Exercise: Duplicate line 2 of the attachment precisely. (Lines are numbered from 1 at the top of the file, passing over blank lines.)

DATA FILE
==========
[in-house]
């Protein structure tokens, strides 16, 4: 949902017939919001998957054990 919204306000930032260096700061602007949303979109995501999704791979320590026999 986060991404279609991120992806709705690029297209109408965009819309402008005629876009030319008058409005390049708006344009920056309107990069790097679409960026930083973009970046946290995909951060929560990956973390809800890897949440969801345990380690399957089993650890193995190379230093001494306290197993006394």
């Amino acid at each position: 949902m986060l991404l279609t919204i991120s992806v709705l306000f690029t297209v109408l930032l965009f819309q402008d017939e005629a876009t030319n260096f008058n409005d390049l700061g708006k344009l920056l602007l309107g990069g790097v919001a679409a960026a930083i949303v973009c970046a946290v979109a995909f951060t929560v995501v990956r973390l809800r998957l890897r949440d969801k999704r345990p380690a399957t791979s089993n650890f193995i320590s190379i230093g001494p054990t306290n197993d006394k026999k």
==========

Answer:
């Protein structure tokens, strides 16, 4: 949902017939919001998957054990 919204306000930032260096700061602007949303979109995501999704791979320590026999 986060991404279609991120992806709705690029297209109408965009819309402008005629876009030319008058409005390049708006344009920056309107990069790097679409960026930083973009970046946290995909951060929560990956973390809800890897949440969801345990380690399957089993650890193995190379230093001494306290197993006394």